Through the camera lens: photographer speaks on art

BY JEAN-MARIE BRALLEY
STAFF WRITER

Master Photographer Jay Stock exhibited a sample of his life’s work on Sept. 29, in the Gentile Gallery at Franciscan University.

With the aid of his three daughters, the 90-year-old photographer displayed various images of a diverse range of subjects that he had captured through the years. One group of people portrayed in the exhibition was the Amish community, whom Stock described as “great, kind and gentle people.”

Other images included steel and coal mines as well some pictures of a religious nature. One of the latter was a picture of an image of the Madonna and Child in which Mary was miraculously weeping.

Stock also presented rare black-and-white photos that have been sought after by museums. These photos were printed on silver gelatin paper, which Stock’s youngest daughter, Georgette Stock, said “have a silver fix on them.” She explained that due to restrictions by the Environmental Protection Agency this type of paper can no longer be obtained in America because of the chemicals it contains. She and her sisters had to wear gloves to handle the photos in order to protect them from the oil in their hands.

Stock works solely with film and not with digital photography. He said, “Do I do digital photography? No. Do I own a digital camera? No.” He said that scanning a film photo produces an 85 percent better image than scanning a digital photo.

Speaking from decades of experience, Stock advised young, aspiring photographers to “just play – if you don’t play, you’re not going to go anywhere.” He said that mistakes are necessary for learning.

Junior Tiffany Lengyel attended the talk with her parents and her grandmother Anna Lengyel, who is Stock’s first cousin. Tiffany grew up seeing Stock’s pictures in her grandmother’s home and received a book of his work for her high school graduation. Anna said, “He’s just a very nice man, kind-hearted.”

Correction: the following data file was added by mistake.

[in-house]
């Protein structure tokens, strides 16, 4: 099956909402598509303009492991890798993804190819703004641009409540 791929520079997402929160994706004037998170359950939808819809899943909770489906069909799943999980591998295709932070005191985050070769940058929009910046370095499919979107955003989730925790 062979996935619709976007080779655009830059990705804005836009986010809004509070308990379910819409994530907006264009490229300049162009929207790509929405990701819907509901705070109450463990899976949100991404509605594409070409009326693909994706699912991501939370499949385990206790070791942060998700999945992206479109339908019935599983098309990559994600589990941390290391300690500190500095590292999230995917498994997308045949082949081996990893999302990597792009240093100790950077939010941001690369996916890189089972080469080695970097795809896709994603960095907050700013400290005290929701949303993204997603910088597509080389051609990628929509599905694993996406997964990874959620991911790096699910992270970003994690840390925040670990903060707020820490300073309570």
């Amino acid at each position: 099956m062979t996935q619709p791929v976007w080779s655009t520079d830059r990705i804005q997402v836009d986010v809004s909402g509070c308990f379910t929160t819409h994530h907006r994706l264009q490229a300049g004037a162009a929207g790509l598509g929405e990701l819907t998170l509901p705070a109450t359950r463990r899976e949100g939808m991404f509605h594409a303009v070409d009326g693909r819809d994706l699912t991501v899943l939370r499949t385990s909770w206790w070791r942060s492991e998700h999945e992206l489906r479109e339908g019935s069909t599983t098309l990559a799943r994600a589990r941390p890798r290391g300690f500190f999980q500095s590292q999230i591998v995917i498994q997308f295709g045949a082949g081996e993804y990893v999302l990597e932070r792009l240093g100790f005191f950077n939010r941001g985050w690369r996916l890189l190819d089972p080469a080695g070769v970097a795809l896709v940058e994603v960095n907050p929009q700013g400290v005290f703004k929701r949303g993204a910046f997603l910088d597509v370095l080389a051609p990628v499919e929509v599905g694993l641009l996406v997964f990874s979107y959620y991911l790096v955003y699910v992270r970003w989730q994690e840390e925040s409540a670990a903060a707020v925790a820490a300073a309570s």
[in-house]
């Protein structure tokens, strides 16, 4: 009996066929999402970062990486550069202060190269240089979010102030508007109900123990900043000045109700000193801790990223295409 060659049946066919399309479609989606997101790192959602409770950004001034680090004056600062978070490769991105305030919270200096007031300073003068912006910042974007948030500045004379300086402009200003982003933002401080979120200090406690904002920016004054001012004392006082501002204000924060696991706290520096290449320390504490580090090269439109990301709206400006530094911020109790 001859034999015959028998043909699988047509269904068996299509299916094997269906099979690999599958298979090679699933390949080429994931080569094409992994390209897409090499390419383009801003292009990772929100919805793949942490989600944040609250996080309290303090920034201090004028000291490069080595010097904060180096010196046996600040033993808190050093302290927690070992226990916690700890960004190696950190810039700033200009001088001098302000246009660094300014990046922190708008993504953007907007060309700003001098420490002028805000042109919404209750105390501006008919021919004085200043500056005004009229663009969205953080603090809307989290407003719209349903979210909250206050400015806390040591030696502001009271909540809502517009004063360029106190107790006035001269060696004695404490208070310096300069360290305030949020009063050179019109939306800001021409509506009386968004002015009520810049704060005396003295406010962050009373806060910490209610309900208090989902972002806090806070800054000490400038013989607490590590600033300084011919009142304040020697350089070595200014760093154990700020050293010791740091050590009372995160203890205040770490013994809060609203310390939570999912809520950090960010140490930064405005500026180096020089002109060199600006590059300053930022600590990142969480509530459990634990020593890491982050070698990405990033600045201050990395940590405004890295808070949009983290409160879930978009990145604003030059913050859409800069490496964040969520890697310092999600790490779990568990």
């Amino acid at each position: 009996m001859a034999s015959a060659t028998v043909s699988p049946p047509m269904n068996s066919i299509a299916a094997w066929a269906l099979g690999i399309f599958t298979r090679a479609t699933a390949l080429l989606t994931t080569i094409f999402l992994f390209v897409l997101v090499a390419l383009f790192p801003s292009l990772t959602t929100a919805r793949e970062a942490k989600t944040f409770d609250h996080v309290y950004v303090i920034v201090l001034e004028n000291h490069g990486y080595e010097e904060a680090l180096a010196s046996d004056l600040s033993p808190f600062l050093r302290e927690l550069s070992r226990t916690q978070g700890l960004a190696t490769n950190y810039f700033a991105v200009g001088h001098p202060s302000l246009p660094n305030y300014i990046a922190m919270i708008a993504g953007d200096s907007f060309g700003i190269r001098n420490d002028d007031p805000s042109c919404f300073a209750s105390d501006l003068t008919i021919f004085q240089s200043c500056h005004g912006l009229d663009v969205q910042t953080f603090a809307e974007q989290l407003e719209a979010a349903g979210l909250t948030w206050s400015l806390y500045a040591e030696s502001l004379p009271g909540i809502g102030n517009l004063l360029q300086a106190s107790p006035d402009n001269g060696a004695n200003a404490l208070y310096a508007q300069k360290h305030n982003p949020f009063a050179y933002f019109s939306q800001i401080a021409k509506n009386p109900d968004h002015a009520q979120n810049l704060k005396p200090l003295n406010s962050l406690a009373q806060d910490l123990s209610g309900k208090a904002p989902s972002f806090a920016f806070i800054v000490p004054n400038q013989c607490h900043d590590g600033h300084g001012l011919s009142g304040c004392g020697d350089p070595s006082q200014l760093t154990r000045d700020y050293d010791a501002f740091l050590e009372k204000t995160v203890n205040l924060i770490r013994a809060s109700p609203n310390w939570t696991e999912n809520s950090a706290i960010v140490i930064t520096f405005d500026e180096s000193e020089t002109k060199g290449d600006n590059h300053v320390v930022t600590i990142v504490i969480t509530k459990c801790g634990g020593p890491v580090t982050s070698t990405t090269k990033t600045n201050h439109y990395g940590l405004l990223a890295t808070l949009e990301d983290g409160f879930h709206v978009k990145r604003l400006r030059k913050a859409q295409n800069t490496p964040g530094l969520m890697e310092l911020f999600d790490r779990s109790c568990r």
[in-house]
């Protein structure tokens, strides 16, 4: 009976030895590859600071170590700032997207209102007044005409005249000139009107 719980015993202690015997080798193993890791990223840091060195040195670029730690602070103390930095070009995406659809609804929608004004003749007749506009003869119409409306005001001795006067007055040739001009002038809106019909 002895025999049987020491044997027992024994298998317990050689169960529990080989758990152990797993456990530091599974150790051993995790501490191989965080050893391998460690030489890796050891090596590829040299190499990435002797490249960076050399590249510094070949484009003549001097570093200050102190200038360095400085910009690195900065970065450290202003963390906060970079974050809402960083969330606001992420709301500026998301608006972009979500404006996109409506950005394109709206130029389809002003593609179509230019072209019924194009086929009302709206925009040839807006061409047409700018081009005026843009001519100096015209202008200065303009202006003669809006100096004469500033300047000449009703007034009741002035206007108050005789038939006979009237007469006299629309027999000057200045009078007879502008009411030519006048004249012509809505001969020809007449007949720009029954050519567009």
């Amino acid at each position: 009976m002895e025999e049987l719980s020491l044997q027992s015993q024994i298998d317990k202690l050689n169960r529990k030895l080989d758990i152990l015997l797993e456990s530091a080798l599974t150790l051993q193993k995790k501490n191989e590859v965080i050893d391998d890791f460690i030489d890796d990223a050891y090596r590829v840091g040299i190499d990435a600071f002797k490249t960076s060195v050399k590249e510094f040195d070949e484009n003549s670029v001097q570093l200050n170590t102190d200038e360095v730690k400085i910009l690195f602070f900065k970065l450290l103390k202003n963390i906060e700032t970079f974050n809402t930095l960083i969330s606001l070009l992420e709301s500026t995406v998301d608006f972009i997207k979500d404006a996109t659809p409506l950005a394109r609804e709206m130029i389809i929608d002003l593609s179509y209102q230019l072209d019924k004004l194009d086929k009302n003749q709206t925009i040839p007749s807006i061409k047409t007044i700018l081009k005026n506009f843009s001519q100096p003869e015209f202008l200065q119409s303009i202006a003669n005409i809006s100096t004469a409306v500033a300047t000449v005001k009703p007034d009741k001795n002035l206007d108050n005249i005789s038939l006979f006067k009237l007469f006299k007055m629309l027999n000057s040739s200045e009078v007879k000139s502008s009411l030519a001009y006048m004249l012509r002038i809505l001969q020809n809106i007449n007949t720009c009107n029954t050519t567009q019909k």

Stock, a native of the Ohio Valley, is an internationally celebrated photographer. Some of his numerous accolades include membership in the Photographic Hall of Fame and receiving the Master of Photography and Photographic Craftsmen Degrees and the Professional Photographers National Service award from the Professional Photographers of America.

Stock is also a fellow of the American Society of Professional Photographers, the British Institute of Professional Photography, and Britain’s Royal Society of Arts. He was the first photographer to have his work on display at the United States Capitol Building.

He is currently working on producing a book about the Amish as well as books devoted to his photography in Africa and his photos of coal miners in South Wales.

Stock’s appearance on Franciscan campus was part of The Rose Defede Lecture Series presented by the Academy of Lifelong Learning at Franciscan University. The Academy’s chorus performed prior to Stock’s presentation, singing a senior citizen themed version of “These Are a Few of My Favorite Things,” in which items such as false teeth and walkers were substituted for the original list. They also invited the audience to join them in singing, “Let There Be Peace on Earth.”

Jay Stock’s work can be viewed at www.jaystock.com.

Leave a Reply

Your email address will not be published. Required fields are marked *